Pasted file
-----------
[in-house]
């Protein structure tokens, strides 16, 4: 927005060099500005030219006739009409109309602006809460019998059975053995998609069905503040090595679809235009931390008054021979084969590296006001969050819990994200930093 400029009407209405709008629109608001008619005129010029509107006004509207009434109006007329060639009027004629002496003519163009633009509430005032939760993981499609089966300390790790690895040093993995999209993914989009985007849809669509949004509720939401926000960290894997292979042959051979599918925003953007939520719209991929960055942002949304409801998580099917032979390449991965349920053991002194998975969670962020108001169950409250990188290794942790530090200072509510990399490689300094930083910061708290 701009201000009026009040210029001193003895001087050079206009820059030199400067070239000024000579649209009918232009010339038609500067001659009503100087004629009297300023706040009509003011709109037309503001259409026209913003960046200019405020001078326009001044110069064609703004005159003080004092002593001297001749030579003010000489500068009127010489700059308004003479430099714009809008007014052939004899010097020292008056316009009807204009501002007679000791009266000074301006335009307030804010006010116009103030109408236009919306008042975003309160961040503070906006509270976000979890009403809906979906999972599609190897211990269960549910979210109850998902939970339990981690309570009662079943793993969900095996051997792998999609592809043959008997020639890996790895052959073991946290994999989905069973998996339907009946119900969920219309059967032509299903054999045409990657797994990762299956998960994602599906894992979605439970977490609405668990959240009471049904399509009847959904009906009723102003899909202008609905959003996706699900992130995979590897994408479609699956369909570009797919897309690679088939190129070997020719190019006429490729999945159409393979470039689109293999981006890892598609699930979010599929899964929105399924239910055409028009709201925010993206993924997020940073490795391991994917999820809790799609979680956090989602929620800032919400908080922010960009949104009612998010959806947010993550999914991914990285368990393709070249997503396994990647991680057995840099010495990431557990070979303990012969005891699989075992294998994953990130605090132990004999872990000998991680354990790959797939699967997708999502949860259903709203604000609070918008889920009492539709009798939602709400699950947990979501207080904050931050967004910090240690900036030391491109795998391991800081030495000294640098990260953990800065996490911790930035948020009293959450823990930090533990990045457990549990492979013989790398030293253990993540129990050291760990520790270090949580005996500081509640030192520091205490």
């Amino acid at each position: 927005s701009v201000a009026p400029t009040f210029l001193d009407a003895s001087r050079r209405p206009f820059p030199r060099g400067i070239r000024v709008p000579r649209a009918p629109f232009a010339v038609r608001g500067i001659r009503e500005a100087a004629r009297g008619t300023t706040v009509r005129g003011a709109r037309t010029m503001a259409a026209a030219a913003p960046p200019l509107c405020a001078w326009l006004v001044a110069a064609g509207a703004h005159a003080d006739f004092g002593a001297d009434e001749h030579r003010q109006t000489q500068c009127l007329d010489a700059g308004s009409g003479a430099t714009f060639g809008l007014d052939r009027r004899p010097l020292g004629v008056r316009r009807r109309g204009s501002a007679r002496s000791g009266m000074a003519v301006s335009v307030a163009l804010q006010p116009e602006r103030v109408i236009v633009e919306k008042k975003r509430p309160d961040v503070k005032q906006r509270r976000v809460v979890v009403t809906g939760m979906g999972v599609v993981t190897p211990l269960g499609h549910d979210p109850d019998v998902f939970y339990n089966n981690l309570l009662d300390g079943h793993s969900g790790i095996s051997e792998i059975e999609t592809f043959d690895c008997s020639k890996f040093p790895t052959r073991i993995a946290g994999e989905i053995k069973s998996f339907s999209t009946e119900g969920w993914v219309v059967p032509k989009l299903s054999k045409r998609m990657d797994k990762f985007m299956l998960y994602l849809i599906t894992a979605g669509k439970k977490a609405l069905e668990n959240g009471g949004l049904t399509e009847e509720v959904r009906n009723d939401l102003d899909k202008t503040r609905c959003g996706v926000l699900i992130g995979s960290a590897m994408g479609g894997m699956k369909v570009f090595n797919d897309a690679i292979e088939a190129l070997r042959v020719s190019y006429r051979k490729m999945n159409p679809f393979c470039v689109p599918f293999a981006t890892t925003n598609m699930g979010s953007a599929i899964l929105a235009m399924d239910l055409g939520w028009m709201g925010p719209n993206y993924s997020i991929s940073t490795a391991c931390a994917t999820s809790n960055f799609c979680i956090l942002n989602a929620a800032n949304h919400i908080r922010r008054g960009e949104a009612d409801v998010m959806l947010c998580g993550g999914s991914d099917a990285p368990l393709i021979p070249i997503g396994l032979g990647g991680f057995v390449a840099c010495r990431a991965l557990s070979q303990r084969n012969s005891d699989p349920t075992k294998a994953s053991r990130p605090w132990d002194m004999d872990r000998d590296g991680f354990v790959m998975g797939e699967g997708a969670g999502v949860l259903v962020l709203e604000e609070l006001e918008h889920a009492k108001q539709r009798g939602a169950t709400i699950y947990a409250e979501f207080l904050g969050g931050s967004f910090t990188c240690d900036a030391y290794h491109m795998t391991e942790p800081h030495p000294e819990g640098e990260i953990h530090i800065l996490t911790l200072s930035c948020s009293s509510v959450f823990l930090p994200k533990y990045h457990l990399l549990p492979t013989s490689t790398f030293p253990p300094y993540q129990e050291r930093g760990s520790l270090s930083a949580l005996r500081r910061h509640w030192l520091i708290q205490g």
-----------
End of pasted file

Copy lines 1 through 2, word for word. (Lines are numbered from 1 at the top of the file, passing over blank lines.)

[in-house]
């Protein structure tokens, strides 16, 4: 927005060099500005030219006739009409109309602006809460019998059975053995998609069905503040090595679809235009931390008054021979084969590296006001969050819990994200930093 400029009407209405709008629109608001008619005129010029509107006004509207009434109006007329060639009027004629002496003519163009633009509430005032939760993981499609089966300390790790690895040093993995999209993914989009985007849809669509949004509720939401926000960290894997292979042959051979599918925003953007939520719209991929960055942002949304409801998580099917032979390449991965349920053991002194998975969670962020108001169950409250990188290794942790530090200072509510990399490689300094930083910061708290 701009201000009026009040210029001193003895001087050079206009820059030199400067070239000024000579649209009918232009010339038609500067001659009503100087004629009297300023706040009509003011709109037309503001259409026209913003960046200019405020001078326009001044110069064609703004005159003080004092002593001297001749030579003010000489500068009127010489700059308004003479430099714009809008007014052939004899010097020292008056316009009807204009501002007679000791009266000074301006335009307030804010006010116009103030109408236009919306008042975003309160961040503070906006509270976000979890009403809906979906999972599609190897211990269960549910979210109850998902939970339990981690309570009662079943793993969900095996051997792998999609592809043959008997020639890996790895052959073991946290994999989905069973998996339907009946119900969920219309059967032509299903054999045409990657797994990762299956998960994602599906894992979605439970977490609405668990959240009471049904399509009847959904009906009723102003899909202008609905959003996706699900992130995979590897994408479609699956369909570009797919897309690679088939190129070997020719190019006429490729999945159409393979470039689109293999981006890892598609699930979010599929899964929105399924239910055409028009709201925010993206993924997020940073490795391991994917999820809790799609979680956090989602929620800032919400908080922010960009949104009612998010959806947010993550999914991914990285368990393709070249997503396994990647991680057995840099010495990431557990070979303990012969005891699989075992294998994953990130605090132990004999872990000998991680354990790959797939699967997708999502949860259903709203604000609070918008889920009492539709009798939602709400699950947990979501207080904050931050967004910090240690900036030391491109795998391991800081030495000294640098990260953990800065996490911790930035948020009293959450823990930090533990990045457990549990492979013989790398030293253990993540129990050291760990520790270090949580005996500081509640030192520091205490």